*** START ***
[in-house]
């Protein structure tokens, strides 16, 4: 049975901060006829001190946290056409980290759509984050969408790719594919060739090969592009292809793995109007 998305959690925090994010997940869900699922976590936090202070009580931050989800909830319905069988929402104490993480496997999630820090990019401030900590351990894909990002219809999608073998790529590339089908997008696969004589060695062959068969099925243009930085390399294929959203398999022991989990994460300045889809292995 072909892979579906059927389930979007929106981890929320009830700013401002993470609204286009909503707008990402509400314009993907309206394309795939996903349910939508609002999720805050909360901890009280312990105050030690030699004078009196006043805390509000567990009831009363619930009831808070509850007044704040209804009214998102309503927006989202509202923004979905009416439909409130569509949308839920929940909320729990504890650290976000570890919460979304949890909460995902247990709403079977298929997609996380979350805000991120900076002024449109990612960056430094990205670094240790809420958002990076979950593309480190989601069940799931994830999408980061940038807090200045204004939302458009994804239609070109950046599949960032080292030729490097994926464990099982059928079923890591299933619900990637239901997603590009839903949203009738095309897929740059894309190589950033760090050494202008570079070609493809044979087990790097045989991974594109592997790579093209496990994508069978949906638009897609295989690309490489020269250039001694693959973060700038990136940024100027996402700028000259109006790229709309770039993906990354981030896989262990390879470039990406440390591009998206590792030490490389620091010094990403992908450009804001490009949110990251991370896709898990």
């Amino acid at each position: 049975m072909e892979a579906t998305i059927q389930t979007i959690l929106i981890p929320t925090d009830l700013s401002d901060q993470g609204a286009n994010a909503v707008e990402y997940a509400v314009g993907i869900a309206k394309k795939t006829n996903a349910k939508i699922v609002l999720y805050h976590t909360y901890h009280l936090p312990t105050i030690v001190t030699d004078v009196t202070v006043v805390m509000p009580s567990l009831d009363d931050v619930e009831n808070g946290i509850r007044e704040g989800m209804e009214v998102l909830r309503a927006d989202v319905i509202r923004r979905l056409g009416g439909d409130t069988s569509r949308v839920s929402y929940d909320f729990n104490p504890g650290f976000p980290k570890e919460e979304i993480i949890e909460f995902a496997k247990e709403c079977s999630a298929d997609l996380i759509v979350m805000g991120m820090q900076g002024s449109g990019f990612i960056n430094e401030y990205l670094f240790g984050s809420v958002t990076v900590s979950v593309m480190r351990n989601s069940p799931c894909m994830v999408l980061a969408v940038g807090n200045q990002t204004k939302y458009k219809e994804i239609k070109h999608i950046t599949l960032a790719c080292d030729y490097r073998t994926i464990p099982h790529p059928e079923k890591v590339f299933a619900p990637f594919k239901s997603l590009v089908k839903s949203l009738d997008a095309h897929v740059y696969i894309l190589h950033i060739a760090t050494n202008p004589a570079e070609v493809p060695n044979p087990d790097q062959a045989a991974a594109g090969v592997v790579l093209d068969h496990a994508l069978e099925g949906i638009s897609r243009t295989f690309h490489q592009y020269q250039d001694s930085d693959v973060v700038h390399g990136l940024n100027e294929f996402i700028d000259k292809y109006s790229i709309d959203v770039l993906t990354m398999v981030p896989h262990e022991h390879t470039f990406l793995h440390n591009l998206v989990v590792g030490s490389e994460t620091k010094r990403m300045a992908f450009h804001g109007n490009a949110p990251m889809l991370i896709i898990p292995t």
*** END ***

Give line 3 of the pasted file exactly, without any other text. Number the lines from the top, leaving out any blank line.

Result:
């Amino acid at each position: 049975m072909e892979a579906t998305i059927q389930t979007i959690l929106i981890p929320t925090d009830l700013s401002d901060q993470g609204a286009n994010a909503v707008e990402y997940a509400v314009g993907i869900a309206k394309k795939t006829n996903a349910k939508i699922v609002l999720y805050h976590t909360y901890h009280l936090p312990t105050i030690v001190t030699d004078v009196t202070v006043v805390m509000p009580s567990l009831d009363d931050v619930e009831n808070g946290i509850r007044e704040g989800m209804e009214v998102l909830r309503a927006d989202v319905i509202r923004r979905l056409g009416g439909d409130t069988s569509r949308v839920s929402y929940d909320f729990n104490p504890g650290f976000p980290k570890e919460e979304i993480i949890e909460f995902a496997k247990e709403c079977s999630a298929d997609l996380i759509v979350m805000g991120m820090q900076g002024s449109g990019f990612i960056n430094e401030y990205l670094f240790g984050s809420v958002t990076v900590s979950v593309m480190r351990n989601s069940p799931c894909m994830v999408l980061a969408v940038g807090n200045q990002t204004k939302y458009k219809e994804i239609k070109h999608i950046t599949l960032a790719c080292d030729y490097r073998t994926i464990p099982h790529p059928e079923k890591v590339f299933a619900p990637f594919k239901s997603l590009v089908k839903s949203l009738d997008a095309h897929v740059y696969i894309l190589h950033i060739a760090t050494n202008p004589a570079e070609v493809p060695n044979p087990d790097q062959a045989a991974a594109g090969v592997v790579l093209d068969h496990a994508l069978e099925g949906i638009s897609r243009t295989f690309h490489q592009y020269q250039d001694s930085d693959v973060v700038h390399g990136l940024n100027e294929f996402i700028d000259k292809y109006s790229i709309d959203v770039l993906t990354m398999v981030p896989h262990e022991h390879t470039f990406l793995h440390n591009l998206v989990v590792g030490s490389e994460t620091k010094r990403m300045a992908f450009h804001g109007n490009a949110p990251m889809l991370i896709i898990p292995t």